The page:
This dish is usually made by removing the bowels and bones of large carcasses and then cooking it from the inside by putting in hot stones through the neck cavity, which is then sealed. The meat prepared in this fashion is tasty, tender and fragrant. You can even add pepper, salt and vegetables to this preparation as well. 



Large filled pockets, fried or deep fried. It is a kind of meat pastry or dumpling popular in Mongolia. Meat, either beef or mutton, is ground up and mixed with onion (or garlic) salt and other spices. The cook rolls the dough into circles, then places the meat inside the dough and folds the dough in half, creating a flat half-circular pocket. The cook then closes the pockets by pressing the edges together. A variety of khuushuur has a round shape made by pressing the dough and mince together using the dough roller. After making the pockets, the cook fries them in oil until the dough turns a golden brown. The khuushuur is then served hot, and can be eaten by hand.



Small filled pockets, steamed. It is a type of steamed dumpling filled with minced mutton, or yak meat. The meat is flavored with onion or garlic and salted. Occasionally, they are flavored with malted fennel seeds and other seasonal herbs. The meat ball is then placed inside a small pocket of dough which is folded around the ball with a small opening at the top and in the chef’s own personal style. The buuz is then steamed and eaten by hand, with the dough pocket catching the juices of the meat.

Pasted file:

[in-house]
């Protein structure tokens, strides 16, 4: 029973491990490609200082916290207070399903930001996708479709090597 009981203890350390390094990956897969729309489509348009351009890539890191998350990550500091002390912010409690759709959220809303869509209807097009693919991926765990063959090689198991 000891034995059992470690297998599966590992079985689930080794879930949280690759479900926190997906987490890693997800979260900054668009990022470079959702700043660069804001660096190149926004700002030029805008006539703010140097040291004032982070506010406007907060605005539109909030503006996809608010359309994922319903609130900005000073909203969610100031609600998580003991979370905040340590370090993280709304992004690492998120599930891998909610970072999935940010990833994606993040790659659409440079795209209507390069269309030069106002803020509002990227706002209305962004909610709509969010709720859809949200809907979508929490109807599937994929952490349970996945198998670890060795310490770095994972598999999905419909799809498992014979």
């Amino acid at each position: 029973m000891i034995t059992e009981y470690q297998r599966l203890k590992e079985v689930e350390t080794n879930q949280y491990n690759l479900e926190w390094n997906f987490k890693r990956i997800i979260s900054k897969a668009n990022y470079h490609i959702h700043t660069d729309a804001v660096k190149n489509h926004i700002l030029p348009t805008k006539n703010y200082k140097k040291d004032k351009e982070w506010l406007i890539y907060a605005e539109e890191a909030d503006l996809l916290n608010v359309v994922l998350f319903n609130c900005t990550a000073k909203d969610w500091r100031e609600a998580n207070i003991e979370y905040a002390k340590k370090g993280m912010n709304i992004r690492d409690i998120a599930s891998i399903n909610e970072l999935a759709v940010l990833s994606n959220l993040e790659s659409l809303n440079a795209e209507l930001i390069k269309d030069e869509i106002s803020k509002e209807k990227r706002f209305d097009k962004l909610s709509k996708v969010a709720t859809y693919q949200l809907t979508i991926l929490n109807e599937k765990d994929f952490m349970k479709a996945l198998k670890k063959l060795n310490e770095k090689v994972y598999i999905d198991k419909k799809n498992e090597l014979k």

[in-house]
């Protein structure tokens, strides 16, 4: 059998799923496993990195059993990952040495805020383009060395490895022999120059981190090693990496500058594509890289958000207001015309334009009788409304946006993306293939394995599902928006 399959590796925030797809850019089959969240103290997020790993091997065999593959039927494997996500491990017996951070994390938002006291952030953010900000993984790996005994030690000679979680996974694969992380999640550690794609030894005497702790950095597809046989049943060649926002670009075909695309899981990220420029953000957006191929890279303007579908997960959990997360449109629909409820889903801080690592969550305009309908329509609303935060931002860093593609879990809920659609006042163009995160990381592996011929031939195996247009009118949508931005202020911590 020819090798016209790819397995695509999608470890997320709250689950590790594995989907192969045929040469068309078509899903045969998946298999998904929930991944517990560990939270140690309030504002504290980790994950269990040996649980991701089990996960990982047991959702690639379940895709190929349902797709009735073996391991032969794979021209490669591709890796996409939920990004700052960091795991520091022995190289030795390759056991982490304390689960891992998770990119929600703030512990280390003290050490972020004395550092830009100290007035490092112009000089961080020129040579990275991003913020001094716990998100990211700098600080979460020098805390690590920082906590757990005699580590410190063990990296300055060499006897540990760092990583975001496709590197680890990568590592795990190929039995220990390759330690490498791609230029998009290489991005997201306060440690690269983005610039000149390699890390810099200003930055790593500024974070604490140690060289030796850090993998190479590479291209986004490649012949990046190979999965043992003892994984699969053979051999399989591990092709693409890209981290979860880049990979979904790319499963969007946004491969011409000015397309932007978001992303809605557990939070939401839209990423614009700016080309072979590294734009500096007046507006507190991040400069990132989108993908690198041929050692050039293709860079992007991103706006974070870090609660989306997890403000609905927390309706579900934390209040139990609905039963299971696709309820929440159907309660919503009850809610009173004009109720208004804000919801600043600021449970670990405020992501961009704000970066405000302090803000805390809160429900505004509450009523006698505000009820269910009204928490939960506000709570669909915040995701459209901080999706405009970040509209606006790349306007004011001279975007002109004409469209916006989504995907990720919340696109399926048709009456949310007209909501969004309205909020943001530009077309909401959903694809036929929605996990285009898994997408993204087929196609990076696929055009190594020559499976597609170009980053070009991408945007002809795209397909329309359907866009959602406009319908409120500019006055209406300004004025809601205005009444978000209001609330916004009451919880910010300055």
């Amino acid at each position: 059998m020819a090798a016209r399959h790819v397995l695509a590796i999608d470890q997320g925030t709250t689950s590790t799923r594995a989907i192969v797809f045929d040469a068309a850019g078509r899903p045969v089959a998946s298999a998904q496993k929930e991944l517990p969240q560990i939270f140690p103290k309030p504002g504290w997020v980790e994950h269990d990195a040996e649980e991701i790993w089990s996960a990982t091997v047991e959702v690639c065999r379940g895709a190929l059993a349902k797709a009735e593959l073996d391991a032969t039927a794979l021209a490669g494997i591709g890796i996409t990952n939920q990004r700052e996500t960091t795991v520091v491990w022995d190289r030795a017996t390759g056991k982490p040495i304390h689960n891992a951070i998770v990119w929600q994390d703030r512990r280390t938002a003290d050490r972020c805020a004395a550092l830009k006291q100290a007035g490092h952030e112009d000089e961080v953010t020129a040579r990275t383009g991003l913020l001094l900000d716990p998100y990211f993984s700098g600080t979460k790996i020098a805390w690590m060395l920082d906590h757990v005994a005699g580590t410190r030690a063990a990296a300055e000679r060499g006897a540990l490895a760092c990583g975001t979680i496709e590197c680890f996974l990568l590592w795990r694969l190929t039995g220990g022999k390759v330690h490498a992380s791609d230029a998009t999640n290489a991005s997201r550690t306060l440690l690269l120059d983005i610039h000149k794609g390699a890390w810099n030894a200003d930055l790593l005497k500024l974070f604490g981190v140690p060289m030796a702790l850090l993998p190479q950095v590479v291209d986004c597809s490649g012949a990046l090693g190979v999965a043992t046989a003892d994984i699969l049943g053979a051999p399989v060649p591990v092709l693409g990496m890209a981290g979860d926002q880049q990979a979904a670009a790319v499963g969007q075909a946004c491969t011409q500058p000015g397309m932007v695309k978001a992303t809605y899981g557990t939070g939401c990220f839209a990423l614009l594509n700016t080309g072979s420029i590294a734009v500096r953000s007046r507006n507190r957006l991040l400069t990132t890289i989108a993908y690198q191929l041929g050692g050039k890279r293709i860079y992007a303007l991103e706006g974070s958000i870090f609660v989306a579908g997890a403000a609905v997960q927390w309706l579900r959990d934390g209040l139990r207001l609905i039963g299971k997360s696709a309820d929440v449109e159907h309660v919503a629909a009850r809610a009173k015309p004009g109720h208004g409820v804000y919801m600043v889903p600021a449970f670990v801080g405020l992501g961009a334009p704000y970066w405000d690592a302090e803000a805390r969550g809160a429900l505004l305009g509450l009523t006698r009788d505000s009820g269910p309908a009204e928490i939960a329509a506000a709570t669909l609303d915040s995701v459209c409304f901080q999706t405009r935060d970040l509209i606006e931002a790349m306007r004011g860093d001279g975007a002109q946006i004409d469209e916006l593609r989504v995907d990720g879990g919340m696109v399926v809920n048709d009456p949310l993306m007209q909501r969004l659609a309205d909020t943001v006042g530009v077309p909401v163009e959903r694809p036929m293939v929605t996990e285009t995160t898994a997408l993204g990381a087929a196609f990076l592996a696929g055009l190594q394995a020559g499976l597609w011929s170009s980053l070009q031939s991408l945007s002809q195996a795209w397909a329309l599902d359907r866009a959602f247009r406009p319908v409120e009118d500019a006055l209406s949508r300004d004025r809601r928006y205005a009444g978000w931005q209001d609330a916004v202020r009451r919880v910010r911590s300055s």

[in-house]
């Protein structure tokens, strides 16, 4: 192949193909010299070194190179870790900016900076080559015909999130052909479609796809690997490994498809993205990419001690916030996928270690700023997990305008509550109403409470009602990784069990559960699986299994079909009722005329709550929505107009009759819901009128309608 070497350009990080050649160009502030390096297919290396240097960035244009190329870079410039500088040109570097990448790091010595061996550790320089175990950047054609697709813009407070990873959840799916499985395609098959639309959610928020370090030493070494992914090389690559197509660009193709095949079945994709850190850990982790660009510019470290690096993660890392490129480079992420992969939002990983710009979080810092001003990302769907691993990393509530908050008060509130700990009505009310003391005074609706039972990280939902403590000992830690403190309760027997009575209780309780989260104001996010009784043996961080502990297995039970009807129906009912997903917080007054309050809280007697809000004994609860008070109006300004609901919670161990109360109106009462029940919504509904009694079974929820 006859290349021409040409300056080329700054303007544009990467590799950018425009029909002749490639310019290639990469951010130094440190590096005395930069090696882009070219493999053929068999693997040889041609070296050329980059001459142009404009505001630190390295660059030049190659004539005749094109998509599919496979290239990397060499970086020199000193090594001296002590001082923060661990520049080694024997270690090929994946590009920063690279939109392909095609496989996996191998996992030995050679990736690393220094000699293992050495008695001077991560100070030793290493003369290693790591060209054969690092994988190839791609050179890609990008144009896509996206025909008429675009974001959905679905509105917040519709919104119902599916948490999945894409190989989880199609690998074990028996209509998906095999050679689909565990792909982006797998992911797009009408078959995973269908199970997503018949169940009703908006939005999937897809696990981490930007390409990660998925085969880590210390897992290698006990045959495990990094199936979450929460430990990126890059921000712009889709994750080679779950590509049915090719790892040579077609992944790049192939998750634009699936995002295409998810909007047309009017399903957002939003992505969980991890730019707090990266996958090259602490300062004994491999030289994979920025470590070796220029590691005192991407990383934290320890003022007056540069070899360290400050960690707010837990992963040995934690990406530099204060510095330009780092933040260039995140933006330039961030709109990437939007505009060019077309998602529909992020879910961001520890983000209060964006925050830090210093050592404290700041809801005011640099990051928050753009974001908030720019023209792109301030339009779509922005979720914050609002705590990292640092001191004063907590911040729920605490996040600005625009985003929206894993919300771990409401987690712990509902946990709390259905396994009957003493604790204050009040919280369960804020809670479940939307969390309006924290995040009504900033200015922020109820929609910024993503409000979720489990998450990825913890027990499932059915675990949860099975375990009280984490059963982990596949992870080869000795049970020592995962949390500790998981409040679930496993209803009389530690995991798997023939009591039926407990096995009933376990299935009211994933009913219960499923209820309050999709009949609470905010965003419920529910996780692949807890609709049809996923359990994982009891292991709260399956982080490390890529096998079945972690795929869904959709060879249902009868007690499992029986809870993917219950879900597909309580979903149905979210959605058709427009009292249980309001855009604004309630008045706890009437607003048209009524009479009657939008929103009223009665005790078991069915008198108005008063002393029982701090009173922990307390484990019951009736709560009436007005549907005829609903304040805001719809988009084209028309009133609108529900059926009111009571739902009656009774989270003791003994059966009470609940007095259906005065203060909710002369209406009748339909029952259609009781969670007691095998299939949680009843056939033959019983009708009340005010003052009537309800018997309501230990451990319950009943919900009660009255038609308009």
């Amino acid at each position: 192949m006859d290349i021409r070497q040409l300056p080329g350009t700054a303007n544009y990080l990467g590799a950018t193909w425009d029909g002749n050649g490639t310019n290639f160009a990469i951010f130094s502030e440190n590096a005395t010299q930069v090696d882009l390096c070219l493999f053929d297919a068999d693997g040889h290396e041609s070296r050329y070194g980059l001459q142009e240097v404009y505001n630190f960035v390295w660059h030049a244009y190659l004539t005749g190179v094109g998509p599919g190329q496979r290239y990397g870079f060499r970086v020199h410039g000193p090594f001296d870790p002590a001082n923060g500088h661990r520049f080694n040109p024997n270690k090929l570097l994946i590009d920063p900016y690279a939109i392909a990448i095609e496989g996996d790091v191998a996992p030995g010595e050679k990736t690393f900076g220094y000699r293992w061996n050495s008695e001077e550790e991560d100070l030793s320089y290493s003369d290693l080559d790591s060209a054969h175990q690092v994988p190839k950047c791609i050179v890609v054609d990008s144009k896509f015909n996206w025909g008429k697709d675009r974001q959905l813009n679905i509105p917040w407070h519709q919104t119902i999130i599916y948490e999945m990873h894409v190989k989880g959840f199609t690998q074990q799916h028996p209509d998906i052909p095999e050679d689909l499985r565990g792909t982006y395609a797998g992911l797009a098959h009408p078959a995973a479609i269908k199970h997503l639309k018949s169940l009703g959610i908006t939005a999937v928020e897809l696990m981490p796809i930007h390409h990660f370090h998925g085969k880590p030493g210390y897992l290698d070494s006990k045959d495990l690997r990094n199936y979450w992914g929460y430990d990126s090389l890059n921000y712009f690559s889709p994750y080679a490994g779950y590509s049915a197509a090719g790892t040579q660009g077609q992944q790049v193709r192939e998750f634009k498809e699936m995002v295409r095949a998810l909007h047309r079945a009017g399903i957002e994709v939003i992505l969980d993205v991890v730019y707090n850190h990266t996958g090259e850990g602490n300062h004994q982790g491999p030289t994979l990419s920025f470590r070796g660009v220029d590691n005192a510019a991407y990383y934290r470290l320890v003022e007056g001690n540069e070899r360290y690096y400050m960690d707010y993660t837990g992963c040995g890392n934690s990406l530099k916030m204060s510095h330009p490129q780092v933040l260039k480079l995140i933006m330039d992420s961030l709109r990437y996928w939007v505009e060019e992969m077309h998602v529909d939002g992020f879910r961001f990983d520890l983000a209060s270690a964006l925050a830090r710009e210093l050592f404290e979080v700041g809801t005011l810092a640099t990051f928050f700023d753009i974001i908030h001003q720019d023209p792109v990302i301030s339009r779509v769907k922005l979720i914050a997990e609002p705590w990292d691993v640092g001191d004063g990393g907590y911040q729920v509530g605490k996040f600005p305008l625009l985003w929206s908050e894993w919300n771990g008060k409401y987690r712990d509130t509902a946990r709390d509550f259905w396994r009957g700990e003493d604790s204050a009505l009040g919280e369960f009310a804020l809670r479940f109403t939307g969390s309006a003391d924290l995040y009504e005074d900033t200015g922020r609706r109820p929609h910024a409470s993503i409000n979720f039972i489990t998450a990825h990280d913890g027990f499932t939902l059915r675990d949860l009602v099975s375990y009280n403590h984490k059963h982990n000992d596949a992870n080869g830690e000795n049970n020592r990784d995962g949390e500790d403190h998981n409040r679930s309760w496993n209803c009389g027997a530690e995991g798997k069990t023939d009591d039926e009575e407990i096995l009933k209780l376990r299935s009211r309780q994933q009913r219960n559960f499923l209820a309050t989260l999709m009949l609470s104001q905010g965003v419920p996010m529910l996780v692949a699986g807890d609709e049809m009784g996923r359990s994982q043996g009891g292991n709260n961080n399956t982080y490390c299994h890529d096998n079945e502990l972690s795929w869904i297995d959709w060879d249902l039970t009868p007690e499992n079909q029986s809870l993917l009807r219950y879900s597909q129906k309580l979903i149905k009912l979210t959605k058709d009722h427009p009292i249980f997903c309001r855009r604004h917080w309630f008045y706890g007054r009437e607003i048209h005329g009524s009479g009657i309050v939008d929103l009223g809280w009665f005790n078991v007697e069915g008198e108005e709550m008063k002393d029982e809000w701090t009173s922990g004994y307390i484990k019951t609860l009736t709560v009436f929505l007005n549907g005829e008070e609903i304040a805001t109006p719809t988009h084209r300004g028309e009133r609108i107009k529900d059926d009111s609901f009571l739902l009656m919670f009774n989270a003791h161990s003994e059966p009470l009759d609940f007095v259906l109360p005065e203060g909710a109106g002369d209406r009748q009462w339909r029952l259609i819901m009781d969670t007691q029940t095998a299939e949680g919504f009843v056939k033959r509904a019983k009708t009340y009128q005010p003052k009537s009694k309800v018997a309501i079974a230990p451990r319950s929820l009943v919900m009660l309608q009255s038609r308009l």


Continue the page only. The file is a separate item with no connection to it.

Guriltai shol

A hearty soup with meat and fried noodles. As with any soup, the ingredients and their relative amounts can be varied at will. In the Mongolian cuisine the only constants are the presence of meat and noodles.

Dairy products

Mongolians have found creative and ingenious ways to use the milk of all five of the domestic animals in the country: sheep, cattle, goats, camels and horses.


Orom is the cream that forms on top of boiled milk;

Aaruul are dried curds and can be seen baking in the sun on top of gers in the summer;